How much is enough? New recommendations for using constructed week sampling in newspaper content analysis of health stories

  • Luke D
  • Caburnay C
  • Cohen E
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Abstract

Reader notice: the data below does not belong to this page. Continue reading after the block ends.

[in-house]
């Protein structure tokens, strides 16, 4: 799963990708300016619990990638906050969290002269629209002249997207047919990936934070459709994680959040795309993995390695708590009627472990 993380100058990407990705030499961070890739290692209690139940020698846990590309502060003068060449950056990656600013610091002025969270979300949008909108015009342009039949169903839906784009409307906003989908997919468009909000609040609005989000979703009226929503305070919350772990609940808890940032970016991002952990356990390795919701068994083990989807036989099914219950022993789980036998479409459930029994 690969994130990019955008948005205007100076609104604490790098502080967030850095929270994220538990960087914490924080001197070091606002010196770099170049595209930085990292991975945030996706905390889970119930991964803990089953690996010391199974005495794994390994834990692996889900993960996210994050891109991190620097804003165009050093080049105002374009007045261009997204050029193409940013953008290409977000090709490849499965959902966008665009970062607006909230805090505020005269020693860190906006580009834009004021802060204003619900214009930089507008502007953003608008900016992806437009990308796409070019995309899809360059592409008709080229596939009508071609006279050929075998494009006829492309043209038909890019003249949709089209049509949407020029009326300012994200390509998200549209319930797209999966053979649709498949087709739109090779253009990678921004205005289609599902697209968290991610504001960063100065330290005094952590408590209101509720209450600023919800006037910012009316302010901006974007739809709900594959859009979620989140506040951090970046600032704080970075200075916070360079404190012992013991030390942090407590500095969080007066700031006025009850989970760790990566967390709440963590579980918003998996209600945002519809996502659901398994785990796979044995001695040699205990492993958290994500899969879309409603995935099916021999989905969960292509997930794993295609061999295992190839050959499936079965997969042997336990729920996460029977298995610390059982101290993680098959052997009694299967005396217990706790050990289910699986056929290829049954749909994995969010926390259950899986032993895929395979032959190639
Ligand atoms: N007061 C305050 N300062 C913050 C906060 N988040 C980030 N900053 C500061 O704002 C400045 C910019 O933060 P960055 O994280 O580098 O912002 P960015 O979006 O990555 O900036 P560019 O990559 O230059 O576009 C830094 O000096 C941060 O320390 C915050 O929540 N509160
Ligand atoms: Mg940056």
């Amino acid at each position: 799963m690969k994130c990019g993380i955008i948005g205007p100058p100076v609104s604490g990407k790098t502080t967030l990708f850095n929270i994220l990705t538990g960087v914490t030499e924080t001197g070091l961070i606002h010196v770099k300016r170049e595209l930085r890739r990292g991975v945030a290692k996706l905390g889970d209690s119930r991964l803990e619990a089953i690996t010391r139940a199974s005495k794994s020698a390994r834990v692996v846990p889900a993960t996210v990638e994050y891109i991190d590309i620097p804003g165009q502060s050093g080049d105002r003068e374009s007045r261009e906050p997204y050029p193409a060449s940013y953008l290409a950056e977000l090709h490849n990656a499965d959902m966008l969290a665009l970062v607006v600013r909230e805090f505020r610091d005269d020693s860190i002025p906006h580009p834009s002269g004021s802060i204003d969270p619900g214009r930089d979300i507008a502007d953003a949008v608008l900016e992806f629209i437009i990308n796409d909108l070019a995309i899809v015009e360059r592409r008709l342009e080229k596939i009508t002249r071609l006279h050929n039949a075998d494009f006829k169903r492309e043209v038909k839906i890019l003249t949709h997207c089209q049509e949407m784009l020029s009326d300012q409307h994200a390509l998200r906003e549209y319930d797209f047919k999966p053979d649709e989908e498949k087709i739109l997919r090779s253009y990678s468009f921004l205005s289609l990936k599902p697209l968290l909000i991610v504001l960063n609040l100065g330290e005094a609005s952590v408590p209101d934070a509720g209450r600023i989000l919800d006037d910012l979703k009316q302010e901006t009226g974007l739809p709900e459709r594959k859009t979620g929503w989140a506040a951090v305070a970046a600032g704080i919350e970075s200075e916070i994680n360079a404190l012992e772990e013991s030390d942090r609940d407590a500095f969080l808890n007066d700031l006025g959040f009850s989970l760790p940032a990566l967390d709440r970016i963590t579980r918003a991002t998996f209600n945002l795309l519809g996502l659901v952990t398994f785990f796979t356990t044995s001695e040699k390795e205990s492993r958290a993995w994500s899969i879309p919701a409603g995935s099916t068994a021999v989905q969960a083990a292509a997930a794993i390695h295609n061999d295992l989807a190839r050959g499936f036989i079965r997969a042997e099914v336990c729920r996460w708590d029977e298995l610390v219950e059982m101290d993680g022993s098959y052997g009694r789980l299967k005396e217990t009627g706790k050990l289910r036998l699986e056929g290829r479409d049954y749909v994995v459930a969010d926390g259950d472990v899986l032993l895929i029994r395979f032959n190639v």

Researchers frequently use constructed week samples to approximate content for larger populations of textual data in content analysis projects. To date, this sampling method has not been validated in longitudinal contexts necessary for the conduct of large-scale health communication research. This study uses Monte Carlo bootstrap sampling to determine the number of constructed weeks necessary to accurately estimate one- and five-year population values for different types of variables in a quantitative content analysis. Five years (1999?2004) of four different daily newspapers were coded for four variables that varied on type (count vs. rating), amount of missing data, and distribution (normal vs. nonnormal). Results suggest that sampling a minimum of six constructed weeks was most efficient for both time frames. Missing data lowers sampling precision, although a correction can be calculated if the amount of missing data can be estimated. Using an efficient method of sampling newspapers such as constructed week sampling can help communication researchers to more easily study health coverage in the media. Researchers frequently use constructed week samples to approximate content for larger populations of textual data in content analysis projects. To date, this sampling method has not been validated in longitudinal contexts necessary for the conduct of large-scale health communication research. This study uses Monte Carlo bootstrap sampling to determine the number of constructed weeks necessary to accurately estimate one- and five-year population values for different types of variables in a quantitative content analysis. Five years (1999?2004) of four different daily newspapers were coded for four variables that varied on type (count vs. rating), amount of missing data, and distribution (normal vs. nonnormal). Results suggest that sampling a minimum of six constructed weeks was most efficient for both time frames. Missing data lowers sampling precision, although a correction can be calculated if the amount of missing data can be estimated. Using an efficient method of sampling newspapers such as constructed week sampling can help communication researchers to more easily study health coverage in the media.

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